Jackson County commissioners defended themselves against pointed criticism Wednesday over a 26 percent salary hike approved June 4.

Jackson County commissioners defended themselves against pointed criticism Wednesday over a 26 percent salary hike approved June 4.

"It's a politically boneheaded decision," said KMED radio talk show host Bill Meyer. "I think you shot yourself in the foot."

Meyer, who was joined by several other critics at the meeting, said commissioners should have phased in the increase over several years, particularly during these economically challenging times.

The commissioners previously had approved hikes for nine elected officials after a report prepared by a salary committee found a large disparity between how much they earn compared with department heads and other managers. The increases were also approved earlier by the county budget committee.

All commissioners' salaries will increase from $68,432 a year to $86,341. The assessor's salary will increase from $81,224 to $86,341, the clerk's from $74,110 to $77,238, the county's portion of the district attorney's salary from $18,699 to $19,488, the justice of the peace from $39,666 to $55,661, the sheriff from $88,421 to $104,936 and the surveyor from $65,603 to $68,372. The district attorney also receives a salary from the state of $100,080, bringing his total annual wages to $119,568.

Altogether, the salary increases for elected officials add an extra $98,040 to the county's $290 million budget.

Gold Hill resident Morris "Bub" Saltekoff said, "It's a little inappropriate to take a 26 percent raise."

Commissioner C.W. Smith said he stands by the decision and said he would vote on the salary increase again if it came before him. He said commissioners have too long avoided raising salaries because of the political fallout.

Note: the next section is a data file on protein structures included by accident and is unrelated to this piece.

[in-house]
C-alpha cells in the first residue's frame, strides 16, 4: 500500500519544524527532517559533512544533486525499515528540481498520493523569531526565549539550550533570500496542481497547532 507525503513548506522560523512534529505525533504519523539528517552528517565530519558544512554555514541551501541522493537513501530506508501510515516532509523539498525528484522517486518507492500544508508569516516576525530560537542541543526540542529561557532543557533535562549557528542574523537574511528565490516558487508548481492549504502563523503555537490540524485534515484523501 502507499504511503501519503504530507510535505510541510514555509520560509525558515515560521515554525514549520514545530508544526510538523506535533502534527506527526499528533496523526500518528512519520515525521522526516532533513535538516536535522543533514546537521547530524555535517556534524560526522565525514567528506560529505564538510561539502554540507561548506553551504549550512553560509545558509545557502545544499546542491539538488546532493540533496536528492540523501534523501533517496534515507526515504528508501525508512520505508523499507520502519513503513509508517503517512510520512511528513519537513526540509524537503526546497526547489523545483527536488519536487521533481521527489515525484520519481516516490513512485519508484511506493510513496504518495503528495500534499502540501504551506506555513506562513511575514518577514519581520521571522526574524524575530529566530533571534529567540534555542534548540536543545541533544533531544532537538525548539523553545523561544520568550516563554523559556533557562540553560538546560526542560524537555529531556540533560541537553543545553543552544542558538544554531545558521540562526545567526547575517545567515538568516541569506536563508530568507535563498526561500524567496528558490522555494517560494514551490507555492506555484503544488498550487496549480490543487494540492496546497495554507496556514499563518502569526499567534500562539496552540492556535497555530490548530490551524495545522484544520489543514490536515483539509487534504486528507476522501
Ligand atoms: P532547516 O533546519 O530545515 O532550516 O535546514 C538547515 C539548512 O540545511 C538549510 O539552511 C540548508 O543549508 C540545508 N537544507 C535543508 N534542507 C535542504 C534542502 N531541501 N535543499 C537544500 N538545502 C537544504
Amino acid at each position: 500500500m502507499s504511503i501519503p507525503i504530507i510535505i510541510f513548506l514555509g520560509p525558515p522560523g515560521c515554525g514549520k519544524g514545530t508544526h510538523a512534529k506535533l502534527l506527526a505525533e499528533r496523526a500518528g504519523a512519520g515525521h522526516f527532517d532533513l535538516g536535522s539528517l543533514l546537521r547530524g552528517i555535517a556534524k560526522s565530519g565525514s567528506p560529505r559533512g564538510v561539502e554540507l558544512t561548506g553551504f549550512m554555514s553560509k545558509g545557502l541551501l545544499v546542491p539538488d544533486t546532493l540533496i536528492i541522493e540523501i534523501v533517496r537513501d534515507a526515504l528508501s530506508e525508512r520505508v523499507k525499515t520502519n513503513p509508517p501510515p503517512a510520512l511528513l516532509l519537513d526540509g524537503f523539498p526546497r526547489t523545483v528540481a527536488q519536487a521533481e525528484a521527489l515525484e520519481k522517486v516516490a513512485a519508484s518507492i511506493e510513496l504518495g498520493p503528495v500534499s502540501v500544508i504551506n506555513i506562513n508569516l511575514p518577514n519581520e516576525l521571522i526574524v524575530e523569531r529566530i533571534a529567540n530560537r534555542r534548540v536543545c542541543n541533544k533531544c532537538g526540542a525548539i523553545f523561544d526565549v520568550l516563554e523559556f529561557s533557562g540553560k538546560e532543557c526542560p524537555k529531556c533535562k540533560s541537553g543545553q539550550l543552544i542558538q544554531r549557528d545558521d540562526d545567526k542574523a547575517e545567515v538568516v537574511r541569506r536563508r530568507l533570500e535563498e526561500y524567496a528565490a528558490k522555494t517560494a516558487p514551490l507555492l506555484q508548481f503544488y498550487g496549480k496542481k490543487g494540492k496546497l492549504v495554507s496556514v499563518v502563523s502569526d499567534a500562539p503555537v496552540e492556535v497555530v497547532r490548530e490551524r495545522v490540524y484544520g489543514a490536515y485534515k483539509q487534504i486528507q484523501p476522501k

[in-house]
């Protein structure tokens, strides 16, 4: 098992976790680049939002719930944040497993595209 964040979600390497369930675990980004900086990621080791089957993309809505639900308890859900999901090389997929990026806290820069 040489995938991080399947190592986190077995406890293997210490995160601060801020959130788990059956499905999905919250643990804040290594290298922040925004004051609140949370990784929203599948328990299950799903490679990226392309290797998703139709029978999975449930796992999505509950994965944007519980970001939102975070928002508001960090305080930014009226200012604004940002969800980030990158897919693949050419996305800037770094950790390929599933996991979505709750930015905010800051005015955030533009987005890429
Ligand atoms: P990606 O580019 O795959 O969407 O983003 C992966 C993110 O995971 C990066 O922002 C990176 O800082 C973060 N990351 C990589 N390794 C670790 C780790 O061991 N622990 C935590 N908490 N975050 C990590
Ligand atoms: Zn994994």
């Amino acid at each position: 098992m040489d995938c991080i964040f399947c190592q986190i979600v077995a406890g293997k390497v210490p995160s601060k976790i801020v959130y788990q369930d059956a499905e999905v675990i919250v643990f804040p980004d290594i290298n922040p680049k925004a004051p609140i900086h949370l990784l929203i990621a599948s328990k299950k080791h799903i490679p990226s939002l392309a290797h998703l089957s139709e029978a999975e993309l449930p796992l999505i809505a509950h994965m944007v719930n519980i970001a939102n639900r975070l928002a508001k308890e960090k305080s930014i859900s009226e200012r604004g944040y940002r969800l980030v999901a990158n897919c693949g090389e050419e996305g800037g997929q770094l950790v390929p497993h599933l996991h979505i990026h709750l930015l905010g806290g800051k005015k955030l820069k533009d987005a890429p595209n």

"I've got the biggest target right here," said Smith, pointing to his chest. "I'm running for office."

Medford resident Charles Pickett said elected officials knew what their salaries were when they ran for office. With people going bankrupt and homes going into foreclosure, he said now's not the time to get a big raise.

Meyer said the commissioners' decision challenged the faith of the public in their ability to run the county.

Smith denounced Meyer for referring to commissioners as "morons" on his radio show and for failing to collect all the facts before making statements on the air, particularly about him not being available to discuss the salary increase.

Smith said he had gone on vacation, which he'd planned a year ago, then got home only to discover his wife had a brain tumor. She is recovering from surgery.

Smith said elected officials' salaries have lagged behind other managers in the county for at least 20 years.

He said the salary increases are long overdue, and even when commissioners have discussed lesser increases in years past, they have been criticized.

Commissioner Dave Gilmour said, "This is an issue that comes up every year that gives us a lot of angst and a little heartburn, too."

The commissioners said the county has pulled itself out of a crisis after facing the loss of federal timber dollars and has managed to put its budget on an even keel. Libraries, which closed for six months last year, have reopened and should be able to stay open indefinitely because of continued streamlining of the budget that now can basically function without the $23 million in annual timber payments, the commissioners said.

"We have one of the most efficiently operated counties in the whole state," said Commissioner Jack Walker, who announced he won't run again for office in 2010, when his term expires.

He said it's interesting that no one ever complains about other increases in county government that often cost more than all the raises combined.

Walker did say he was disappointed that other elected officials didn't show up at the meeting to defend the salary hike.

He said the increases are just one more effort to make the county run like a business.

The wage schedule will mean a new elected official will start out at a lower salary range, then within four years reach a maximum amount. In addition, the salaries would increase annually based on the consumer price index.

Medford resident Ken Bozarth suggested the county managers themselves are making too much money.

"I think their salaries should come down," he said. "You can't squeeze blood out of a turnip."

Gilmour said salaries for department heads are market-driven. In order for the county to attract qualified recruits, it has to pay the market rate, he said.

Reach reporter Damian Mann at 776-4476 or dmann@mailtribune.com.